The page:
18 OCT 2023

As Chinese SVODs expand overseas, can Chinese content find an audience?

With the local market getting saturated and leading platforms struggling to gain new subscribers, Chinese SVODs have turned their eyes abroad to seek new opportunities, Ampere Analysis said in its latest report.

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“KinnPorsche" (iQIYI)

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As of the second quarter of 2023, China had almost 400 million SVOD subscriptions, with its market buoyed by a number of distinct SVOD services. Tencent Video and iQIYI each has around 110 million subscriptions while Mango TV has surpassed Youku to become China’s third largest SVOD with over 60 million subscriptions. Moreover, the heavy competition among SVOD services has enabled almost half of China’s households to now subscribe to at least one SVOD service. But with the local market getting saturated and leading platforms struggling to gain new subscribers, Chinese SVODs have turned their eyes abroad to seek new opportunities, Ampere Analysis said in its latest report.

Although most of the major Chinese SVOD services are now available in a number of markets outside of China, Tencent Video, iQIYI, Bilibili and Mango TV have all chosen Southeast Asia as their primary region of overseas growth. Adjacent geographic locations, connected historical and cultural roots, and shared content preferences all help the Chinese SVOD services to find their addressable audience.

All four major Chinese SVOD services have localized their user interfaces into local languages and added dubbing and subtitles to their content. In addition, iQIYI is integrated as a premium channel in the pay TV package provided by Malaysian pay TV operator Astro, while Tencent Video acquired iflix, a longstanding regional service with over 8 million subscriptions. Moreover, besides bringing Chinese content to Southeast Asian audiences, iQIYI and Tencent Video have also invested in local original productions and co-productions in the region: iQIYI’s Originals “KinnPorsche, “The Ferryman: Legends of Nanyang” and Tencent Video’s “The Wife” were particularly well received by local audiences.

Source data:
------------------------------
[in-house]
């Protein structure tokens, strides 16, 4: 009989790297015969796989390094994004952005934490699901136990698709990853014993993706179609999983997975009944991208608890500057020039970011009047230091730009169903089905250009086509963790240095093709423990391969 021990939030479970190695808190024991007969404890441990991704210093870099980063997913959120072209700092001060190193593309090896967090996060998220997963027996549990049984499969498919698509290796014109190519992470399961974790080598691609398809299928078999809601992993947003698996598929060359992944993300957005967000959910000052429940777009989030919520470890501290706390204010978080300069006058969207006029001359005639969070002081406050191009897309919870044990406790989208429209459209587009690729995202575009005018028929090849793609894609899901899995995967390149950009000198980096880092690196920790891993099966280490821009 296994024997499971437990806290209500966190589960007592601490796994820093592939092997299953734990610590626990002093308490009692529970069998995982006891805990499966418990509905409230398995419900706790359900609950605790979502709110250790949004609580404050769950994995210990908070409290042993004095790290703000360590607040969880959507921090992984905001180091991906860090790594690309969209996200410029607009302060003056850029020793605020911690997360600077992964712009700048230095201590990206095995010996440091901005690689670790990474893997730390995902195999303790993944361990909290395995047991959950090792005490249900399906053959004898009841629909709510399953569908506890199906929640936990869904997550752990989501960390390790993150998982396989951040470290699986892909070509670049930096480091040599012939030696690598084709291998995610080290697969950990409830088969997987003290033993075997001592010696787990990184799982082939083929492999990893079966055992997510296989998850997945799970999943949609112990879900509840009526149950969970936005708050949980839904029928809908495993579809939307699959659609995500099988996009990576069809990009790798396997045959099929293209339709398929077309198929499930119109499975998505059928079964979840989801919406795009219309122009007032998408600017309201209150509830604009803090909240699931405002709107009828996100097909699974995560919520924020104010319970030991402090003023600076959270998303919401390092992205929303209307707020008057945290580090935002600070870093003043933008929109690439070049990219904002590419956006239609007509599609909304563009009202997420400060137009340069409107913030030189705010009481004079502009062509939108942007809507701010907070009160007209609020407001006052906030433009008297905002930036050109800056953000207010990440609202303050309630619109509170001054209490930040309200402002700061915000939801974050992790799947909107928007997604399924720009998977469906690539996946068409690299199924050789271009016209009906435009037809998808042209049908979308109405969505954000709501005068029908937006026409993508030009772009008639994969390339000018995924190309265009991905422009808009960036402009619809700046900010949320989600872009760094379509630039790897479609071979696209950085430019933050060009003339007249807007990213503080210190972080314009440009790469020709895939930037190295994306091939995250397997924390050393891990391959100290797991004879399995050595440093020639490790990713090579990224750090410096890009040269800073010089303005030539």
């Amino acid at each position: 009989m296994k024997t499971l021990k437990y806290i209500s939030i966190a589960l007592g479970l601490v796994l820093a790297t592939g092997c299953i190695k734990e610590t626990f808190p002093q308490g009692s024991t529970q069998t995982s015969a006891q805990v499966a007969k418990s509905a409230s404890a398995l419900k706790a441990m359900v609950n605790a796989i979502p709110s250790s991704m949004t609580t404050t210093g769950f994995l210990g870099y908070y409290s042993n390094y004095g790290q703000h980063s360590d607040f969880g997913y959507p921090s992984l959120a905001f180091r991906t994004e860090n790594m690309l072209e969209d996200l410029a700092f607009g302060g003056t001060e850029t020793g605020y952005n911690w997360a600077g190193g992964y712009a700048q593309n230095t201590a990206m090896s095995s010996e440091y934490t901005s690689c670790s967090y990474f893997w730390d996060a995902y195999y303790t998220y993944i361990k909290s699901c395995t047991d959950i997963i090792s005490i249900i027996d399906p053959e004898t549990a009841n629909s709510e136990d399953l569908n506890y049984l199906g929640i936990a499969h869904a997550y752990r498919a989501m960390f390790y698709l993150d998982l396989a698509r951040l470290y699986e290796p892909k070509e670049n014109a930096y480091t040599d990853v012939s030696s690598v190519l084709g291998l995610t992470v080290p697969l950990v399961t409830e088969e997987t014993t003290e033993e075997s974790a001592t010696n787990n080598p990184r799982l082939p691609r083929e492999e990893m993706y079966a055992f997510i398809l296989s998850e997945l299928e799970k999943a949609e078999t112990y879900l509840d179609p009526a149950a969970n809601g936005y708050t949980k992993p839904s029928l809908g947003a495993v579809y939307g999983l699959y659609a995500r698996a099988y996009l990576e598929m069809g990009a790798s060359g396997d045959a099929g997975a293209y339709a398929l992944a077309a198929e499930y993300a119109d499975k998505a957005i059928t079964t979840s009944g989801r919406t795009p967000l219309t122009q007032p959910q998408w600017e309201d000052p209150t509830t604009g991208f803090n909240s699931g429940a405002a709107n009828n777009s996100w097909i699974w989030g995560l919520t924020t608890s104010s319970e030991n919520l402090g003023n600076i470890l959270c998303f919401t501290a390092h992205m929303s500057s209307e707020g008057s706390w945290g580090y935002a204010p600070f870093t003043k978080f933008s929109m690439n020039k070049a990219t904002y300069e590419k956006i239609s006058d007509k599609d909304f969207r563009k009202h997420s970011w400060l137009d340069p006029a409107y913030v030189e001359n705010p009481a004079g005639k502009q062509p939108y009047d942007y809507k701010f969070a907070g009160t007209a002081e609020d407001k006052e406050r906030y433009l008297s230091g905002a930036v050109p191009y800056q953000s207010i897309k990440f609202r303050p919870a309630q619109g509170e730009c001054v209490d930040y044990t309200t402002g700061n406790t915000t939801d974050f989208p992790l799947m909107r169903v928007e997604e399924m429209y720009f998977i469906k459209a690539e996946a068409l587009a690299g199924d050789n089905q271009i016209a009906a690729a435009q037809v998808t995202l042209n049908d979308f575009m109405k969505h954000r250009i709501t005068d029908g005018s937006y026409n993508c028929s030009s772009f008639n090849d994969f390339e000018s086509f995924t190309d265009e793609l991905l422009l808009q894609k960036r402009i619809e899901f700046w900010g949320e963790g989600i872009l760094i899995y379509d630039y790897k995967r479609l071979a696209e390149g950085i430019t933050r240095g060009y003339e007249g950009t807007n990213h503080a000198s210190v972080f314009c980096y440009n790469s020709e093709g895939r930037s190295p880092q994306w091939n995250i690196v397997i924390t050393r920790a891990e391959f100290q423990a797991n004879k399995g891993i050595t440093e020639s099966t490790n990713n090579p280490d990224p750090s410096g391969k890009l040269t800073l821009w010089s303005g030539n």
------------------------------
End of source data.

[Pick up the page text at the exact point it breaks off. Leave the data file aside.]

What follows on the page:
However, while Chinese SVODs are eager to grow its international visibility, Chinese content has yet to break through in appealing to a wider international audience, especially when compared to movies and TV series from other Asian countries, Ampere noted. Japanese content, for example, has a longstanding dedicated audience base via its long-running Anime and Manga franchises. In fact, the most popular Japanese content includes franchises that have been running for over ten years, such as “One Piece,” “Neon Genesis Evangelion,” “Pokémon,” and Studio Ghibli films.

South Korean content, too, has significantly increased its global popularity in recent years, especially with Oscar winning movie “Parasite,” Netflix’s global hit “Squid Game” and a growing number of high-quality Netflix Korean Originals. South Korean content has also become more widely available to global audience thanks to Netflix distributing Korean content through a range of content-sharing and licensing deals with Korean studios.

“In comparison, Chinese content still lacks similar levels of hit content or classic titles that attract audiences across different countries and cultures. While some of their adaptations and original productions in Southeast Asia have been successful, Chinese SVODs need to further optimize their content strategy, and find Chinese stories that resonate more widely, in order to create a real international success,”  said Orina Zhao, Senior Analyst at Ampere Analysis and the author of the report.

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